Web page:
Jenna Ortega Says She Doesn’t Feel ‘Worthy Enough’ to Represent Latinos on Screen
Jenna Ortega’s ready to call the shots in her career. That’s what she told Harper’s Bazaar U.K., in a new interview this month celebrating her as the magazine’s “Breakout of the Year.”
The “Wednesday” protagonist sat down with the magazine the day after her 21st birthday. She opened up about growing up working as a Latina child actor in Hollywood and how she feels now about Latina representation on screen.
For her, that conversation hasn’t just been about how she looks. She now knows firsthand that it’s also how she talks. In September, the 21-year-old was at the center of a viral debate on Latinidad and language. Ortega, Anya Taylor-Joy and Rachel Zegler were seen front row at Paris Fashion Week.
In one clip that went viral on X, Taylor-Joy was spotted talking to Ortega in Spanish. Ortega replied in English. This quickly sparked the debate over whether she could call herself a Latina if she didn’t speak Spanish.
She seemed to respond to that controversy in the interview with Harper’s saying she is fully aware of this debate admitting that her Spanish could use some work.
“I wasn’t born in a Spanish-speaking country, I haven’t spent a lot of time in Mexico and I’ve never been to Puerto Rico — so there’s a feeling of not being worthy enough to be a proper representative,” she said.
However, she hopes her presence helps take things in the right direction. “I want all people of Latin descent to be able to see themselves on screen. I want to feel that I could open doors for other people.”
Ortega says her family’s effort to help her career continue inspiring her
She told the story of her mother, a half-Mexican, half-Puerto Rican ER nurse, who used to take time off work to drive her to Los Angeles from the Coachella Valley for auditions.
Those sacrifices are now a source of inspiration for her acting work: “I worry about letting people down,” she told the magazine. “They’ve all invested so much that I wanted them to feel like they put their time and effort in the right place.”
Ortega’s mom is still keeping a close eye on her, even if she’s not driving her around anymore. Earlier this year, Natalie Ortega went viral for calling out her daughter after a picture of her smoking a cigarette leaked.
As soon as the picture surfaced, the mom of six posted a series of facts about the dangers of smoking to her Instagram Stories.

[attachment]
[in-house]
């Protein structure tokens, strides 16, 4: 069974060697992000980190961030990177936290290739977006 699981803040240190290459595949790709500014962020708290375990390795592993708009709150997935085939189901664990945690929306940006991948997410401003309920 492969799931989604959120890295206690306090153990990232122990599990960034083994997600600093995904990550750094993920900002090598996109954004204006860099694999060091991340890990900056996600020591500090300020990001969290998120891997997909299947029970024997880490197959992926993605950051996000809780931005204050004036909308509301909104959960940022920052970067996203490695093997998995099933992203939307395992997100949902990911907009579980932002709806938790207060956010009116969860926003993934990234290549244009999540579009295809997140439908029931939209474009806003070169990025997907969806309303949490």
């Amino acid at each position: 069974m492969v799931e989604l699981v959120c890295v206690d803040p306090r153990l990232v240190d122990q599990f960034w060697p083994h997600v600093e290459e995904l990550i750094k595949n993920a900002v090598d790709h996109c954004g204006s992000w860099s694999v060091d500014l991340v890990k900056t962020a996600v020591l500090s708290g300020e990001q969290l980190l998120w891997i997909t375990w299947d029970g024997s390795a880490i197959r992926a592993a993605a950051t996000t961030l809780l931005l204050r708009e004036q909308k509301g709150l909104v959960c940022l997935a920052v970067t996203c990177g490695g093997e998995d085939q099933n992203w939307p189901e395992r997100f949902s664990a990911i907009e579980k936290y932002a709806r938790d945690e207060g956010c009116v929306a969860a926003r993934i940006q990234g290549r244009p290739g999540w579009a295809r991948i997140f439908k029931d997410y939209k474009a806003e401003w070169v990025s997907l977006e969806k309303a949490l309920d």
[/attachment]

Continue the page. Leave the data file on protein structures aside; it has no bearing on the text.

The “Wednesday” protagonist shared the struggles of finding roles for young Latinas in Hollywood
Ortega remembers how limited her acting choices were when she was a young Latina in Hollywood. Adding that as a child actor, there are usually only two roles to choose from.
“You’re either the younger version of someone or you’re playing somebody’s daughter—and there were just not many leading Hispanic actors who I could be that for.”
She continued, “So a lot of the jobs that I was going for growing up would never work out, because I didn’t look [a certain] way. That was really hard, to hear that something you couldn’t change was what was preventing you [from succeeding].”
We now know her as the sarcastic, dead-pan child of Morticia and Gomez Addams, played by Catherine Zeta-Jones and Luis Guzmán on Tim Burton’s “Wednesday.” Before that show premiered, mitú talked to Ortega about her breakout role.
“When you see people that look like you doing things of value, you realize that you have value too,” she shared. Even then, she recognized how important it was for a Latina to be playing Wednesday.
How she feels now about the responsibility of representation
Ortega admits she still feels the weight of her experiences. Sharing the story of how she wanted to dye her hair blonde as a child so she would look like Cinderella.
However, Ortega knew she had to embrace just being herself if she wanted to be a role model. Saying, “I thought, ‘I don’t want other young girls to look up at the screen and feel like they have to change their appearance to be deemed beautiful or worthy’.”
As for the future, she talked about other creative outlets she’d like to experiment with starting with a new producer role on the second season of “Wednesday.”
After that, she’d like to eventually make her way to directing and even composing. Ortega learned the cello for her role as Wednesday and has found a new outlet for her creativity and voice.
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